Born in 1947, Drew Struzan has been drawing and painting since he was a child. He worked his way through the Art Center College of Design in California, earning a bachelor of arts degree with great distinction and completing two years of graduate studies. Struzan is one of the most influential artists working as an illustrator today, and his paintings have delighted audiences around the world for 25 years. He has painted album covers, advertising, collectibles, and book covers, but he is best known for his famous movie posters. Steven Spielberg says that Struzan is his favorite movie artist; George Lucas has called him the only collectible artist since World War II; and the Boston Globe called him the greatest poster artist of our day. Some of his most memorable paintings include posters for E.T. The Extra-Terrestrial, Star Wars, the Indiana Jones series, the Back to the Future series, and the Muppet movies.

Mark Stutzman

Legends of American Music: Elvis Presley (1993)
Candidate for Elvis stamp

A graduate of the Art Institute of Pittsburgh, Mark Stutzman began his illustration career at a fast-paced television station, where he worked on sets, created on-air graphics, painted weather maps, and created celebrity drawings that attracted industry attention. The co-founder of Eloqui, a studio devoted to the art of illustration, he works with clients from around the globe. His vibrant images portraying icons from popular culture appear on billboards and posters and in magazines, and his work has been commissioned by such clients as McDonald’s, DC Comics, and Entertainment Weekly. The artist’s groundbreaking rendition of the young Elvis Presley for the U.S. Postal Service was one of four stamps that he created to honor legends of American music.

Richard Waldrep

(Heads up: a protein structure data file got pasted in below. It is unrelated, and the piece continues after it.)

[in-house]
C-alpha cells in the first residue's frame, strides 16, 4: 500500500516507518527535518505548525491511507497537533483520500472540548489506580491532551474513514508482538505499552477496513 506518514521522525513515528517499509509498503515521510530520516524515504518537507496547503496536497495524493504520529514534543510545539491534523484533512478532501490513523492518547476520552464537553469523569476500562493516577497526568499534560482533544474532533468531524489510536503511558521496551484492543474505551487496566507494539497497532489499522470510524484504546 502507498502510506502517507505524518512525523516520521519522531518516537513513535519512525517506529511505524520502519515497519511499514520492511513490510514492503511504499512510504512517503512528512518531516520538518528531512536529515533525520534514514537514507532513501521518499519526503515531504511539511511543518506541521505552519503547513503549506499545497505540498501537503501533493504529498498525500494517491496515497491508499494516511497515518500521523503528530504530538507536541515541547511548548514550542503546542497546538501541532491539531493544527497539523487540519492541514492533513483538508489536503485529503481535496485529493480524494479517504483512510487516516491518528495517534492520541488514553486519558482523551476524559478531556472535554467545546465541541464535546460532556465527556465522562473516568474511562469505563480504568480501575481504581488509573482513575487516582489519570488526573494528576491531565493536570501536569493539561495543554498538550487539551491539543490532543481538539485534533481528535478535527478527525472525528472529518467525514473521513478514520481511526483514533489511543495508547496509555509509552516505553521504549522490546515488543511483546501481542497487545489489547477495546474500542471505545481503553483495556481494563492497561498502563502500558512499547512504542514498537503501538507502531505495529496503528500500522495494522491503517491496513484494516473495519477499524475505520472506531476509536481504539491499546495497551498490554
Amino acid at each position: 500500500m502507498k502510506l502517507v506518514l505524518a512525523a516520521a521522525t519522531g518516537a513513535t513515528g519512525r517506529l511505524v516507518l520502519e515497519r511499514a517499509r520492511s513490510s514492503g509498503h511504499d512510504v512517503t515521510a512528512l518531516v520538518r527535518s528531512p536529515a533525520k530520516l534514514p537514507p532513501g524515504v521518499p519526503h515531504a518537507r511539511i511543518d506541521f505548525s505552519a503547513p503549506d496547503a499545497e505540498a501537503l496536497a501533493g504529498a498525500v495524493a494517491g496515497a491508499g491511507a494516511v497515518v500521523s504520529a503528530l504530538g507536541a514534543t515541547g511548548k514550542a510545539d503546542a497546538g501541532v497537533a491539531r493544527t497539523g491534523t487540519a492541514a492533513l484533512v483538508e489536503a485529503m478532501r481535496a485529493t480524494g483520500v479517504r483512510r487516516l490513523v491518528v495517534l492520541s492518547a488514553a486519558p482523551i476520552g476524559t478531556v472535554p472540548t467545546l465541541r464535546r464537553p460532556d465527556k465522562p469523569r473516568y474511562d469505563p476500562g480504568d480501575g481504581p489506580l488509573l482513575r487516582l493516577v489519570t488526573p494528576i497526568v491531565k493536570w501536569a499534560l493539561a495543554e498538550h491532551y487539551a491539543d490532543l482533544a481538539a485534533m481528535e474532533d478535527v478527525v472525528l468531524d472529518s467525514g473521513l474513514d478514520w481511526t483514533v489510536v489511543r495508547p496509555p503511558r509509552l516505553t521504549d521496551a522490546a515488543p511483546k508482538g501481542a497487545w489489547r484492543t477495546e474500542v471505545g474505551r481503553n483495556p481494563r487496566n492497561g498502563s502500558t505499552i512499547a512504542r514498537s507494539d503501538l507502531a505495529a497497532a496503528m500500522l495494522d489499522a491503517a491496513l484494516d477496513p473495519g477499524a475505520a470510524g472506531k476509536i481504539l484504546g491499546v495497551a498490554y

Country and Western Music: Patsy Cline (1993)
Centennial Olympic Games: Women’s Gymnastics (1996)
Centennial Olympic Games: Men’s Hurdles (1996)

Highly acclaimed for his artistic versatility, Richard Waldrep studied art at the University of Georgia and was a 15-year partner at Eucalyptus Tree Studio in Baltimore before setting out as a freelance artist. During his 28-year career, he has created award-winning illustrations for such editorial, publishing, advertising, and corporate clients as Men’s Health, U.S. News and World Report, The Washington Post, Berkley Press, McDonald’s, Parker Brothers, and others. His paintings honoring subjects as varied as the Olympic Games, American music, and history have appeared on 39 U.S. postage stamps.

Paul Wenzel

Walt Disney (1968)

During his 42-year career with the Walt Disney Company, Paul Wenzel created thousands of fine illustrations for motion picture advertising and retail merchandising. His many film-advertising illustrations included posters artwork the Academy Award winner Mary Poppins, first released in 1964. Recently retired, he continues to accept commercial assignments on a freelance basis and paints more personal images for exhibition and enjoyment. His vibrant portrait of Walt Disney appears on a 1968 U.S. stamp.

Art of the Stamp